UKRAINE: Venice Commission angry about Constitutional Court crisis
Venice Commission opposes radical solutions to Constitutional Court crisis
By Oleg Sukhov
Kyiv Post (14.12.2020) – https://bit.ly/383BxCY – The European Commission for Democracy Through Law, better known as the Venice Commission, opposes the most radical proposals to resolve the crisis triggered by the Ukrainian Constitutional Court’s decision to destroy the country’s official asset declaration system, commission president Gianni Buquicchio said.
Buquicchio’s comments echoed two Dec. 11 opinions that the commission issued on the Constitutional Court decision and on reforming the court.
The Venice Commission specifically disapproves of bills seeking to immediately replace all the judges on the Constitutional Court and to increase the court’s quorum to block its work. Instead, the commission proposes a gradual reform of the Constitutional Court.
On Oct. 29, the Constitutional Court ruled that the country’s asset declaration system for state officials was unconstitutional, effectively destroying one of the pillars of Ukraine’s anti-corruption infrastructure. That triggered a major backlash from both civil society and President Volodymyr Zelensky.
Since the ruling, several bills have been submitted to parliament to resolve the impasse with the Constitutional Court.
On Dec. 4, lawmakers passed one of them, but it does not appear to be a viable solution. The bill reinstates penalties for lying in asset declarations, but civil society has criticized the new penalties as too mild and ineffective.
“Both opinions of the Venice Commission issued this week are very critical of decision No. 13-r/2020 of the Constitutional Court,” Buquicchio told the Kyiv Post. “The commission detected serious flaws in the court’s reasoning. The court failed to address very specific and serious allegations of a conflict of interest, which would normally prevent several judges from sitting in this case. Conclusions of the court are not based on the international and European standards and create serious obstacles for the fight against corruption in Ukraine.”
In its opinions, the Venice Commission said that the role of the Constitutional Court as the guarantor of the Constitution must be respected. Critics of the court argue, however, that there is massive evidence that the Constitutional Court does not fulfill its role and, on the contrary, undermines the Constitution and Ukraine’s anti-corruption infrastructure.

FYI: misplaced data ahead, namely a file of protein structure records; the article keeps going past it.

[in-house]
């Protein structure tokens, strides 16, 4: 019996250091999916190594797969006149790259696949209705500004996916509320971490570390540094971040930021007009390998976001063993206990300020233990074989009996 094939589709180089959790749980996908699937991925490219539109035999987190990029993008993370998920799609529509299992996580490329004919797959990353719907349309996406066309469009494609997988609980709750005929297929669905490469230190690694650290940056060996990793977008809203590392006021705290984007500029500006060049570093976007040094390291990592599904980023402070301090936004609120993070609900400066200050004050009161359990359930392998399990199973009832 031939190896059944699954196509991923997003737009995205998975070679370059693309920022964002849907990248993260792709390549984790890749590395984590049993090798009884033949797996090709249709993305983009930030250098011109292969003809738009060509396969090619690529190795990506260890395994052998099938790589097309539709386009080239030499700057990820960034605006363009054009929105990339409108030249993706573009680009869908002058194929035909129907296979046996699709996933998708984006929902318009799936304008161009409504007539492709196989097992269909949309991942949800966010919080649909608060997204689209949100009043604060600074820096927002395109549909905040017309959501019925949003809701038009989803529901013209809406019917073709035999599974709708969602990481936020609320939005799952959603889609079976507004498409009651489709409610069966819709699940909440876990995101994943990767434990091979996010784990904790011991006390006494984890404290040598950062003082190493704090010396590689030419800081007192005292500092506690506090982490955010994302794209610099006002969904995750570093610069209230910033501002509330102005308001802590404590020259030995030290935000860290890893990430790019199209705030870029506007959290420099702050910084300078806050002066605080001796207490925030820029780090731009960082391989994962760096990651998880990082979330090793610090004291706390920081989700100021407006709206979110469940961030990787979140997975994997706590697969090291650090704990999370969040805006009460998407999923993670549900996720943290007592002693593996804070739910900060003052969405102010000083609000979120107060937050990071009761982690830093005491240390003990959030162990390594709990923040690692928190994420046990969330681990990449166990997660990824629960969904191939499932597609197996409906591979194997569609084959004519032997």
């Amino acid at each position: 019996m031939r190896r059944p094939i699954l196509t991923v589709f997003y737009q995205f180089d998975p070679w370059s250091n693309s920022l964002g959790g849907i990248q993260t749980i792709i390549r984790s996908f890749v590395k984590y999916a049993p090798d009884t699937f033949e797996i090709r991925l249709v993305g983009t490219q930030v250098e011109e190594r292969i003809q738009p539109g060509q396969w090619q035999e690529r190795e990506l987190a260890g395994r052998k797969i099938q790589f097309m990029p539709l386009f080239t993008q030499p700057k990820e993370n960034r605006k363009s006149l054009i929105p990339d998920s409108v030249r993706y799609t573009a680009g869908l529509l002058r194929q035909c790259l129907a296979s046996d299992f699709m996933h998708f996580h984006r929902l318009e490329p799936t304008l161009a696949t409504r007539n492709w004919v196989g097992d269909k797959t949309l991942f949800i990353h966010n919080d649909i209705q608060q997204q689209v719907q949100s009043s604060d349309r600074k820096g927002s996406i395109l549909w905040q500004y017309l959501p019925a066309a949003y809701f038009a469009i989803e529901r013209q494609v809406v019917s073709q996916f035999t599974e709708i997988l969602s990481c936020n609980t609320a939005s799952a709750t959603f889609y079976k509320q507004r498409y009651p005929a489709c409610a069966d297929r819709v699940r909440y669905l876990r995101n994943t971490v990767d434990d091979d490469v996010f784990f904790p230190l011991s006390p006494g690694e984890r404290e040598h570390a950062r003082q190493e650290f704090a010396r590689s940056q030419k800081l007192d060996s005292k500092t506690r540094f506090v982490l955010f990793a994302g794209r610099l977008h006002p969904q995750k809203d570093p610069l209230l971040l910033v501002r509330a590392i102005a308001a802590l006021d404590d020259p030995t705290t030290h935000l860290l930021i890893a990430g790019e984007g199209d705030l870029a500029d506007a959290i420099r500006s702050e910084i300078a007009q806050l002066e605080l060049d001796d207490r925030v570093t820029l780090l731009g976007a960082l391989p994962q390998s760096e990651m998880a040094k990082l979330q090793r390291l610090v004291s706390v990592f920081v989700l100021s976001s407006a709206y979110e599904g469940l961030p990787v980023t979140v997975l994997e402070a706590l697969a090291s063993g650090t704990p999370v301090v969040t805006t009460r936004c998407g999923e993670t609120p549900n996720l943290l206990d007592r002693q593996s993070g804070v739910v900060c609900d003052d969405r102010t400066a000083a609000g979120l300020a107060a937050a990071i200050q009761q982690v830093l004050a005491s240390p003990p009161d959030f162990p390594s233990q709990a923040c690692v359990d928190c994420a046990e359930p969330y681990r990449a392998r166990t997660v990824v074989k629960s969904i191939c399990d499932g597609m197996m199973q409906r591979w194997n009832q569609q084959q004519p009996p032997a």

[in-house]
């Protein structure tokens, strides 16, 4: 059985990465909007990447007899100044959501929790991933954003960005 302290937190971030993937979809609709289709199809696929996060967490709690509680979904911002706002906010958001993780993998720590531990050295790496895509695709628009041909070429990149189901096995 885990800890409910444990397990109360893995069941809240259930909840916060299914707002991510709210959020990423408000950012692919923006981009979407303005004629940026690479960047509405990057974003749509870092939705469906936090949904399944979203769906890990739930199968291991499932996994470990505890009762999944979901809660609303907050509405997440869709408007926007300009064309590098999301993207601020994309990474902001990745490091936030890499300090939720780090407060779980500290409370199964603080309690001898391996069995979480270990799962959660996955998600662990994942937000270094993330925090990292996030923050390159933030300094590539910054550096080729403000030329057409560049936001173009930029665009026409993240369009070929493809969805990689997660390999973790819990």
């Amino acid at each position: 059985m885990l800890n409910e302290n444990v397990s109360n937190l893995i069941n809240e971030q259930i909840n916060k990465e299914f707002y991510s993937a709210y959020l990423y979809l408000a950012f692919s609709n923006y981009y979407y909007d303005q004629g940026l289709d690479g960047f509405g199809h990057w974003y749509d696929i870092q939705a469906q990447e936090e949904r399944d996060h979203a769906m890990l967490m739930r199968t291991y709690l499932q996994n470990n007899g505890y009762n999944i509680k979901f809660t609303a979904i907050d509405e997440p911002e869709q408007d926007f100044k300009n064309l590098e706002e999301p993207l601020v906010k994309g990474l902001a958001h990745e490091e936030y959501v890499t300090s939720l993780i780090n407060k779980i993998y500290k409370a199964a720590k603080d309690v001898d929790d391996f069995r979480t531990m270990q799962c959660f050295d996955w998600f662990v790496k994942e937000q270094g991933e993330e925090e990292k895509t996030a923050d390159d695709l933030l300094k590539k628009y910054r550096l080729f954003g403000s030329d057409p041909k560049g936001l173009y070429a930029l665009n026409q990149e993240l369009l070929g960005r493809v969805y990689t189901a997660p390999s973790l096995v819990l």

On Oct. 30, Zelensky submitted a bill to the Verkhovna Rada, Ukraine’s parliament, seeking to fire all incumbent Constitutional Court judges and treat their decision on asset declarations as null and void.
The bill was widely regarded as the most radical proposal. The Ukrainian Constitution and legislation do not allow for the dismissal of Constitutional Court judges without the court’s consent, thus granting them absolute immunity and impunity. Adding to the court’s untouchable status, the Rada has no authority to nullify any Constitutional Court decisions.
Zelensky has admitted that he was seeking a political, rather than legal path out of the impasse.
On Nov. 3, lawmakers from the Servant of the People and Holos factions submitted a bill to temporarily block the Constitutional Court’s work by increasing its quorum from 12 to 17 judges. Currently, three of the 18 Constitutional Court seats are vacant.
However, Buquicchio sees these solutions as inconsistent with the rule of law.
“Problems created by this judgment should be solved within the framework of the principles of the rule of law,” he said. “…Parliament should not block the activity of the Constitutional Court through financial pressure or procedural obstacles or similar efforts.”
He said that “other solutions are proposed by the Venice Commission: the obligation to give more detailed and specific reasoning (explaining Constitutional Court judgments), enhanced disciplinary procedures, new rules on recusal of judges, etc.”
“The Commission did not exclude that the rules of quorum may be reviewed – but rather in order to prevent the blocking of the work of the Court when a number of judges have to withdraw due to a conflict of interest,” Buquicchio said. “In sum, we are not in favor of a quorum which would make further functioning of the Court impossible.”
Instead of these proposals, the Venice Commission suggested a thorough reform of the Constitutional Court.
“Strategically speaking, we see a need for a serious reform of the court, its procedures and the way how judges of the court are elected,” Buquicchio said. “The Venice Commission recommended pre-selection of candidates to the positions of judges of the Constitutional Court with the participation of international partners, more stringent conflict of interest rules, re-defining cases where self-recusal of a judge is required, revising rules on disciplinary liability of judges, etc. “’Bad’ decisions of this kind will be virtually impossible if such reform of the court is successful.”
Photo: Oleksandr Tupytsky, chairman of the Constitutional Court of Ukraine (С), leaves the courtroom after hearing a case challenging the constitutionality of Artem Sytnyk as director of the National Anti-Corruption Bureau of Ukraine on July 9, 2020. The court, derided as unaccountable and rife with conflicts of interests, has issued a string of rulings that dismantle anti-corruption institutions — including declaring Sytnyk’s appointment unconstitutional. Credit: Ukrinform.